Storage startup Reduxio Systems has bulked up its venture capital, a stepping stone to a potential IPO.
On Monday, the hybrid flash vendor nabbed $22.5 million in Series C financing from private and institutional investors. It is the first of two tranches anticipated in a funding round subscribed at $32 million. An additional $9.5 million is expected to be finalized by the second quarter.
London-based C5 Capital is the lead investor, with participation from original investors Jerusalem Venture Partners and Carmel Ventures, both based in Israel. Institutional investors Intel Capital and Seagate Technology also participated. The startup has collected approximately $65 million in equity capital since its 2015 debut.
Reduxio Systems sells branded block storage software bundled on standard Seagate servers. Its TimeOS provides continuous data protection with BackDating, which timestamps metadata to allow data to be recovered from any point in time. The software tiers deduplicated writes to disk and keeps active data on flash storage.
Proceeds will help Reduxio Systems expand its engineering, marketing and sales teams. A planned software upgrade this year will support cloud tiering and shared storage, said Mike Grandinetti, Reduxio’s chief marketing and corporate strategy officer.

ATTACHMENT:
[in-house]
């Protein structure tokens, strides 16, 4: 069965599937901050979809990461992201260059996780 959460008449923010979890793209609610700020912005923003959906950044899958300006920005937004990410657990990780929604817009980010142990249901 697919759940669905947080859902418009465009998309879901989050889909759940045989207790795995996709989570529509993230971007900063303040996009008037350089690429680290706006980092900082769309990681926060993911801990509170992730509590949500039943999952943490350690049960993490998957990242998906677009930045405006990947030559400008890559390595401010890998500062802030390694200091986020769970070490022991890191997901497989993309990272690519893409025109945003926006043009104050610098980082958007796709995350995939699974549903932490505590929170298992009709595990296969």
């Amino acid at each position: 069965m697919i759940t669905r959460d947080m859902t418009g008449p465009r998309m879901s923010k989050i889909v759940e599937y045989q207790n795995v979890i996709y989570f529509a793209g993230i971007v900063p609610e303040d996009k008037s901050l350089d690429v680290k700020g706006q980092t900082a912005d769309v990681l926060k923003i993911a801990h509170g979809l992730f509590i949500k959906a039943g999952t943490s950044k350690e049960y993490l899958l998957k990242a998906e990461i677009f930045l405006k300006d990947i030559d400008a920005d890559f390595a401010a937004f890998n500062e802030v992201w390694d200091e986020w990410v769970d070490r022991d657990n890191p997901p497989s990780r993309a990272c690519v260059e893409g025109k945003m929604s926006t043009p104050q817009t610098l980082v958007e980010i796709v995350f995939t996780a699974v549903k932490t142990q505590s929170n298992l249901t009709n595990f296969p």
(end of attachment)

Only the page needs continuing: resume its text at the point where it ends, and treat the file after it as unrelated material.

“We are an appliance-based company, but 99% of the customer value we provide is in software. Over time, our vision is to be a fully software-defined model,” Grandinetti said.
Grandinetti said Reduxio has about 150 storage arrays deployed by more than 100 customers.
Reduxio’s executive team includes several data storage industry veterans. CEO Mark Weiner in 2010 sold clustered NAS vendor Exanet to Dell, which integrated the technology in its EqualLogic and entry-level PowerVault iSCSI systems. Prior to that, Weiner sold virtualization startup StorAge Networking Technologies to LSI Corp. (now part of Avago Technologies).
Grandinetti claims Reduxio Systems can reshape storage “very much the way NetApp did 20 years ago.” What Reduxio needs to avoid in that analogy are the fitful starts that stalled NetApp’s momentum in flash and the cloud.
“We’re not in this for the short term; this is a legacy play for all of us,” Grandinetti said. “Our ideal is to take this thing as far as we can, and that would mean an initial public offering.”